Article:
U.S. automakers and suppliers need to innovate and differentiate to capture new business and build brand equity, according to a study from Nielsen.
Selecting and integrating the right advanced technologies — ones that drive business performance, product differentiation and customer loyalty — is essential, according to the report.
Nielsen annually conducts AutoTECHCAST, a syndicated study of consumer demand for advanced features and technology. This study measures 44 different automotive technologies among 13 technology categories and also includes a deep dive into consumer views on the connected car.
The study focused on advanced and emerging automotive technologies, examining the latest industry trends and uncovering the reasons behind them. The survey was conducted during the second quarter of 2016 and included nearly 12,000 U.S. new car buyers and looked at 44 auto-related technologies.
Consumers are increasingly excited about vehicle technologies, but a lack of familiarity with connected vehicles and lingering privacy concerns remain as obstacles.
“Consumers are becoming more interested in advanced automotive technologies than ever before and are increasingly factoring these technologies into their purchasing decisions,” says Mike VanNieuwkuyk, vice president, Nielsen Automotive, in a release. “Manufacturers need to continue to educate auto shoppers about the technologies that appeal to their personal interests and desires in order to distinguish their products from competitive options and build stronger brand loyalty with these tech savvy consumers.”
While advanced automotive technologies are on the rise, consumer awareness of many automotive technologies is not as widespread as some might think. Nielsen found that base familiarity is low with just 25% being extremely or very familiar with these technologies.
However, familiarity with technology related to safety has been on the rise. The top five most recognizable advanced technologies are rear camera mirrors, smartphone-linked media functionality, blind spot detection and prevention systems, surround view camera systems, and smartphone-navigation vehicle interfaces.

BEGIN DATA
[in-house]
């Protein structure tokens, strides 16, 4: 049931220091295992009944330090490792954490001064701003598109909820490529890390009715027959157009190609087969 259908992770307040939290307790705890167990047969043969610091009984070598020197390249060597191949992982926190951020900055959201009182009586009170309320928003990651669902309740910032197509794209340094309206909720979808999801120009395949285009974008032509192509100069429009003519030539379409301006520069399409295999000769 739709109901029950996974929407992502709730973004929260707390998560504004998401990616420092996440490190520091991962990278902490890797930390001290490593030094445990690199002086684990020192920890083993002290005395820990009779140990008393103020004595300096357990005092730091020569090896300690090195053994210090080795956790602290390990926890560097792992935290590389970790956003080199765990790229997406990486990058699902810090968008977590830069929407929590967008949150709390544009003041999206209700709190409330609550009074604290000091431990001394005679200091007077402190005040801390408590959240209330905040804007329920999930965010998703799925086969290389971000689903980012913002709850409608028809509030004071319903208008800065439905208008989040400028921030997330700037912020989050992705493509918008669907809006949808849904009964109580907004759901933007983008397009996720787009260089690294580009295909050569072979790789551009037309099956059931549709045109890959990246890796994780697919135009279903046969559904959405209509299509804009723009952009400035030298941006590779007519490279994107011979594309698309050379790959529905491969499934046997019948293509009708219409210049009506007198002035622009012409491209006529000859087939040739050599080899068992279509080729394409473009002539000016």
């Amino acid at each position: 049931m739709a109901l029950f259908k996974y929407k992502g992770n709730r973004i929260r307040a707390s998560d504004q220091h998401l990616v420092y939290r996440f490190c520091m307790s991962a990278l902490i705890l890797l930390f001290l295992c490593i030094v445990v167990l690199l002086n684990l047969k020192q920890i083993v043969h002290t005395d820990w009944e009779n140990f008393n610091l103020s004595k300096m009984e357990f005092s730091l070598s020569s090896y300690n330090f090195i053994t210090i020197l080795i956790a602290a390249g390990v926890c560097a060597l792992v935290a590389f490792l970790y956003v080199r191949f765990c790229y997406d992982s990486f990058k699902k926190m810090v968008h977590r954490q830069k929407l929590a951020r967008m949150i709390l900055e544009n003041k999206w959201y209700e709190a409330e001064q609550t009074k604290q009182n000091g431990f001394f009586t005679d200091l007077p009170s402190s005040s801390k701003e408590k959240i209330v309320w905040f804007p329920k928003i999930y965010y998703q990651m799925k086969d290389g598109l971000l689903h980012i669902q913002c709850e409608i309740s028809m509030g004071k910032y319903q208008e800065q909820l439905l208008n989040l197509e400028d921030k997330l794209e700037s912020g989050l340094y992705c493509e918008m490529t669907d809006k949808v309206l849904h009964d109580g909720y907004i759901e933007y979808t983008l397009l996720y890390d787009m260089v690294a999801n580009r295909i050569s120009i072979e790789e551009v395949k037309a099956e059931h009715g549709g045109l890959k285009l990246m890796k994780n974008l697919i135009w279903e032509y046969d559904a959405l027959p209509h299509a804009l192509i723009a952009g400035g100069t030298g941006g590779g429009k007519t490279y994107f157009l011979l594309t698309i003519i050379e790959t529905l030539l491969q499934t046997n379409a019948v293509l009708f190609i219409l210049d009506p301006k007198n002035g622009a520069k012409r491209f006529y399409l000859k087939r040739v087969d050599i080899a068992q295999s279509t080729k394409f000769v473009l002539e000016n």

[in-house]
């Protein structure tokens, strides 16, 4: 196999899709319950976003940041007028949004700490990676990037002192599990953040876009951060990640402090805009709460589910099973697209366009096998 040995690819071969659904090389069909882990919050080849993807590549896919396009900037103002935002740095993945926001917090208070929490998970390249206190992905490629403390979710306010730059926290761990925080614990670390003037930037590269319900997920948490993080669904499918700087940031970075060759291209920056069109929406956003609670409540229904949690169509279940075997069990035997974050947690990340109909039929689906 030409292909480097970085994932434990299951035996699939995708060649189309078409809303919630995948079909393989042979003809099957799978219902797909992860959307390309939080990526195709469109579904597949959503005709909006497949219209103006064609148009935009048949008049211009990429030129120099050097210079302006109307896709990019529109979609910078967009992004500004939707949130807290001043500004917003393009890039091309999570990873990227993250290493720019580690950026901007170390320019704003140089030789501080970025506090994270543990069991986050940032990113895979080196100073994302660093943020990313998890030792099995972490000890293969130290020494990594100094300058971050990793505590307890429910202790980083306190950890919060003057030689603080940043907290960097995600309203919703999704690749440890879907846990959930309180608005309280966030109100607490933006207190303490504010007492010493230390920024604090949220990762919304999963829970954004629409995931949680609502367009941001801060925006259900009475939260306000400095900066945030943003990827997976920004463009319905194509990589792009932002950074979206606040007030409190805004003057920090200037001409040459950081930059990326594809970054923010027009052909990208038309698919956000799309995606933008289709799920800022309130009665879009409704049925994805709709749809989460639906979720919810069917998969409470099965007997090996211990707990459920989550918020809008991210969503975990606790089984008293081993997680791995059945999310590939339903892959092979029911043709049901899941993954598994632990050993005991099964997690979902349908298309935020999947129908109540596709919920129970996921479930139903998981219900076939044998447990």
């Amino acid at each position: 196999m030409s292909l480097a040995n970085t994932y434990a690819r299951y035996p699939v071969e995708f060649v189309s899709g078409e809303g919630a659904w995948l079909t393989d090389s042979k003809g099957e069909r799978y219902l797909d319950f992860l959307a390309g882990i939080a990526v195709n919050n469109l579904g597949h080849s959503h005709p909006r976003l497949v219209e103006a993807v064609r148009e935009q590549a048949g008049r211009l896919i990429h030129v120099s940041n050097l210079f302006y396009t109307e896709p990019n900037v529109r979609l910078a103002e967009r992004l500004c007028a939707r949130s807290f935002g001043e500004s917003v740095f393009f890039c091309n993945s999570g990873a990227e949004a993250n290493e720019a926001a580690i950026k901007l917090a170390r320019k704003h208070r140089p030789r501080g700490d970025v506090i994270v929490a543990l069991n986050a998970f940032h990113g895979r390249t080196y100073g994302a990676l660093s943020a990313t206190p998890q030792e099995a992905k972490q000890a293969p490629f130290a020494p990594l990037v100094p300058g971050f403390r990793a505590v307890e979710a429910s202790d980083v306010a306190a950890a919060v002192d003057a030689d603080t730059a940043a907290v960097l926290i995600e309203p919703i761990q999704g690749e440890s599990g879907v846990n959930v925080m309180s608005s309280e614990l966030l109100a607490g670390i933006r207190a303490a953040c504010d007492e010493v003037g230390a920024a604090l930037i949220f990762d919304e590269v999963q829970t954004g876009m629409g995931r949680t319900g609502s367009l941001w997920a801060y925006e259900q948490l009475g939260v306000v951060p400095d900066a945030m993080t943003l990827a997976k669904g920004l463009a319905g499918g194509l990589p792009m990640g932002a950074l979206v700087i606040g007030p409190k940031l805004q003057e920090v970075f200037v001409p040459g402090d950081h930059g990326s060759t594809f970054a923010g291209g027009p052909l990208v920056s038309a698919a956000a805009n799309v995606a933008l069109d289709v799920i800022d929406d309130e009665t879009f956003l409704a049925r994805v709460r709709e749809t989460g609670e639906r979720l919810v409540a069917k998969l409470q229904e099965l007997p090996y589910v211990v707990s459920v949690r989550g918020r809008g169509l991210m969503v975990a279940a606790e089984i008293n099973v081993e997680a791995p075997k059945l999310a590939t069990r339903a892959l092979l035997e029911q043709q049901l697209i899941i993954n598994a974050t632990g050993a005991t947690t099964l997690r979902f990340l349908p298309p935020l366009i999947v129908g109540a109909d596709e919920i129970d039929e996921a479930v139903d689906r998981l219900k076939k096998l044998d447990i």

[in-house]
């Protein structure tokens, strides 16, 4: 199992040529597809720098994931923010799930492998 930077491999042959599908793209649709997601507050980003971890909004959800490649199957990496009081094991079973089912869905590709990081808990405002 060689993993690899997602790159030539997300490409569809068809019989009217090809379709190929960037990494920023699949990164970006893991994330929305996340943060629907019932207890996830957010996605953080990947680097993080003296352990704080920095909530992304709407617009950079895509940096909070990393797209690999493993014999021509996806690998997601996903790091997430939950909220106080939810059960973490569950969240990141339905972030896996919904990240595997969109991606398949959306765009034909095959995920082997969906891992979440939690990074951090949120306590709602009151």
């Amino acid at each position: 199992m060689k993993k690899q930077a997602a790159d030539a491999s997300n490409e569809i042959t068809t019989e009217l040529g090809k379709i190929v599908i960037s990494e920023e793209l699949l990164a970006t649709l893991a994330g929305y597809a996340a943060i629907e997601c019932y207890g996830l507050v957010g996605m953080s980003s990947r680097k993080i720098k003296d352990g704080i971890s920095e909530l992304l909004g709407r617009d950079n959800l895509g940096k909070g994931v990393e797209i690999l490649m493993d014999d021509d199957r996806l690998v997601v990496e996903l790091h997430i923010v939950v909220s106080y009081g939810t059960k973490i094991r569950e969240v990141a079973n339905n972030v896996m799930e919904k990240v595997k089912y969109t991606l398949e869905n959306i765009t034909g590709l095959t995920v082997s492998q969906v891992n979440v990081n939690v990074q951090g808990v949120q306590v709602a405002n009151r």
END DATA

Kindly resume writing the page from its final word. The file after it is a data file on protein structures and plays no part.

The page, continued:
Technologies involving comfort and fuel efficiency were shown to be the least familiar to survey respondents. The report revealed the bottom five technologies were gesture/motion controls, energy recovery suspensions, active wheel shutters, active front grille shutters, and car-mounted solar panels.
Beyond automotive technologies that are related to safety and connectivity, consumers are far less familiar with other futuristic advancements. A lack of awareness around many of these technologies may be hampering their wider acceptance, raising the need to better educate consumers.
When it comes to future vehicle selection, safety - particularly accident prevention technologies - is growing in consumer interest. The report found that safety is among the top criteria for consumers when shopping for a new vehicle and has risen 5% since 2014. Advanced technology/features is also on the rise, up 3% over last year. Half of the top 10 individual technologies of interest are safety-related.
While vehicle price and reliability remain important factors with consumers, they are also viewed as characteristics that are expected. The report showed an increase in the importance of corporate reputation, which rose to 10% in 2016 from 8% last year.
“Consumers are becoming much more interested in the reputation of the company they purchase their vehicle from,” VanNieuwkuyk said. “More than half of the respondents we spoke to indicated that car manufacturers are making good choices when it comes to safety, which really bodes well for industry reputations in general.”